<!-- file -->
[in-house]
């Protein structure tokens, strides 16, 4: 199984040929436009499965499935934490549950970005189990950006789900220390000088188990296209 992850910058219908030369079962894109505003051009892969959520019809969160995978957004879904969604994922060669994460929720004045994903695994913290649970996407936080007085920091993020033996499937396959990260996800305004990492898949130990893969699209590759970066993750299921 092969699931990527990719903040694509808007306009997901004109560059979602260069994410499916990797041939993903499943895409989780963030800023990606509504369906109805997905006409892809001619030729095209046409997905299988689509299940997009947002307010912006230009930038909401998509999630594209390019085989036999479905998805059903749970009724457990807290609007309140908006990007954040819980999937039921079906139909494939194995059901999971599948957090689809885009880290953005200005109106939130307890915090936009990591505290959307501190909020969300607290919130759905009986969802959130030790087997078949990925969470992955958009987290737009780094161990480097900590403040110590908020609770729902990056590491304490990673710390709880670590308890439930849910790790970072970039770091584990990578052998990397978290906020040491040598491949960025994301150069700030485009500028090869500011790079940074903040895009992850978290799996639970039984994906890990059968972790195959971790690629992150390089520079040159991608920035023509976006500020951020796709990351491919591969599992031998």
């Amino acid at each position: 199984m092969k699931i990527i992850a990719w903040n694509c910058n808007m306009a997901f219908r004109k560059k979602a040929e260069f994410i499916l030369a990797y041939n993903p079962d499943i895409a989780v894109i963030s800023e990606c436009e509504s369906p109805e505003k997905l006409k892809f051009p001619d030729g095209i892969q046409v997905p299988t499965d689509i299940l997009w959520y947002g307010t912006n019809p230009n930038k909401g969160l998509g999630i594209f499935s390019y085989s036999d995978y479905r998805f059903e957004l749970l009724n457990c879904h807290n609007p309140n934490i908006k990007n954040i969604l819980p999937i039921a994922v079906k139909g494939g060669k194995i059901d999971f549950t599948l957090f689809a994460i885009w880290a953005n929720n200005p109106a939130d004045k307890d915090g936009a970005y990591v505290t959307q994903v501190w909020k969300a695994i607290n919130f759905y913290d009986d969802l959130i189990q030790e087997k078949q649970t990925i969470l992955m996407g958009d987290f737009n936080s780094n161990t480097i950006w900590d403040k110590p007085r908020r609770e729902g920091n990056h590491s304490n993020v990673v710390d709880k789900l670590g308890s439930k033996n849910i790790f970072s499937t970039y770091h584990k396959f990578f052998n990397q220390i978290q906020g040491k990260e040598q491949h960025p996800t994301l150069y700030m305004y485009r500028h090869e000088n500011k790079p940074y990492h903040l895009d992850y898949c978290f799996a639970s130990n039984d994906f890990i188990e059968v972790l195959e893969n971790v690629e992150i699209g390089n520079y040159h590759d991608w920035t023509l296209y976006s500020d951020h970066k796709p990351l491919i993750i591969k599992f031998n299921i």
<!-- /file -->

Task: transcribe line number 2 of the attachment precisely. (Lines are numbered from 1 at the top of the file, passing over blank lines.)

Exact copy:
């Protein structure tokens, strides 16, 4: 199984040929436009499965499935934490549950970005189990950006789900220390000088188990296209 992850910058219908030369079962894109505003051009892969959520019809969160995978957004879904969604994922060669994460929720004045994903695994913290649970996407936080007085920091993020033996499937396959990260996800305004990492898949130990893969699209590759970066993750299921 092969699931990527990719903040694509808007306009997901004109560059979602260069994410499916990797041939993903499943895409989780963030800023990606509504369906109805997905006409892809001619030729095209046409997905299988689509299940997009947002307010912006230009930038909401998509999630594209390019085989036999479905998805059903749970009724457990807290609007309140908006990007954040819980999937039921079906139909494939194995059901999971599948957090689809885009880290953005200005109106939130307890915090936009990591505290959307501190909020969300607290919130759905009986969802959130030790087997078949990925969470992955958009987290737009780094161990480097900590403040110590908020609770729902990056590491304490990673710390709880670590308890439930849910790790970072970039770091584990990578052998990397978290906020040491040598491949960025994301150069700030485009500028090869500011790079940074903040895009992850978290799996639970039984994906890990059968972790195959971790690629992150390089520079040159991608920035023509976006500020951020796709990351491919591969599992031998």